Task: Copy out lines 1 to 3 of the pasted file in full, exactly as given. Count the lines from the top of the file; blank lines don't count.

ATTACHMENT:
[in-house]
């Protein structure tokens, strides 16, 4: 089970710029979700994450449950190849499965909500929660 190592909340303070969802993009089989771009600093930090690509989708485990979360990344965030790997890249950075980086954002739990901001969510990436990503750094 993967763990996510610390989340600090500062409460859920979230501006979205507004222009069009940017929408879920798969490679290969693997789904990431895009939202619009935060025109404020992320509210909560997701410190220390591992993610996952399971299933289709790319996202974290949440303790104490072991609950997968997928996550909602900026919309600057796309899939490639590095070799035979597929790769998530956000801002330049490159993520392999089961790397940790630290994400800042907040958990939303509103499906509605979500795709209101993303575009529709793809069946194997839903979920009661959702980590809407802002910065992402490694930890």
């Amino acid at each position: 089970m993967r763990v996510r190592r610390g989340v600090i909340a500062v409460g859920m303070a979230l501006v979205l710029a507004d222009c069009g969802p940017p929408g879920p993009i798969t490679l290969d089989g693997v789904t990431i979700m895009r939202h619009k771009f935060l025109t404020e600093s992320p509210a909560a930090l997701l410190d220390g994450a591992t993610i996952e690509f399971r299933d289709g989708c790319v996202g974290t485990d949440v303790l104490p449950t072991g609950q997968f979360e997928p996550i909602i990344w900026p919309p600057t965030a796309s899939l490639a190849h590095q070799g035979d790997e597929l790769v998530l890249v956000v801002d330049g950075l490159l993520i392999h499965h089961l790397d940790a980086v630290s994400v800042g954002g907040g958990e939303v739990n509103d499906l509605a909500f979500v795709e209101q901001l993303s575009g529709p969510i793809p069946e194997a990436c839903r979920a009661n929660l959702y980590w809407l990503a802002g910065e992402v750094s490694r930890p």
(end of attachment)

[in-house]
């Protein structure tokens, strides 16, 4: 089970710029979700994450449950190849499965909500929660 190592909340303070969802993009089989771009600093930090690509989708485990979360990344965030790997890249950075980086954002739990901001969510990436990503750094 993967763990996510610390989340600090500062409460859920979230501006979205507004222009069009940017929408879920798969490679290969693997789904990431895009939202619009935060025109404020992320509210909560997701410190220390591992993610996952399971299933289709790319996202974290949440303790104490072991609950997968997928996550909602900026919309600057796309899939490639590095070799035979597929790769998530956000801002330049490159993520392999089961790397940790630290994400800042907040958990939303509103499906509605979500795709209101993303575009529709793809069946194997839903979920009661959702980590809407802002910065992402490694930890």
């Amino acid at each position: 089970m993967r763990v996510r190592r610390g989340v600090i909340a500062v409460g859920m303070a979230l501006v979205l710029a507004d222009c069009g969802p940017p929408g879920p993009i798969t490679l290969d089989g693997v789904t990431i979700m895009r939202h619009k771009f935060l025109t404020e600093s992320p509210a909560a930090l997701l410190d220390g994450a591992t993610i996952e690509f399971r299933d289709g989708c790319v996202g974290t485990d949440v303790l104490p449950t072991g609950q997968f979360e997928p996550i909602i990344w900026p919309p600057t965030a796309s899939l490639a190849h590095q070799g035979d790997e597929l790769v998530l890249v956000v801002d330049g950075l490159l993520i392999h499965h089961l790397d940790a980086v630290s994400v800042g954002g907040g958990e939303v739990n509103d499906l509605a909500f979500v795709e209101q901001l993303s575009g529709p969510i793809p069946e194997a990436c839903r979920a009661n929660l959702y980590w809407l990503a802002g910065e992402v750094s490694r930890p």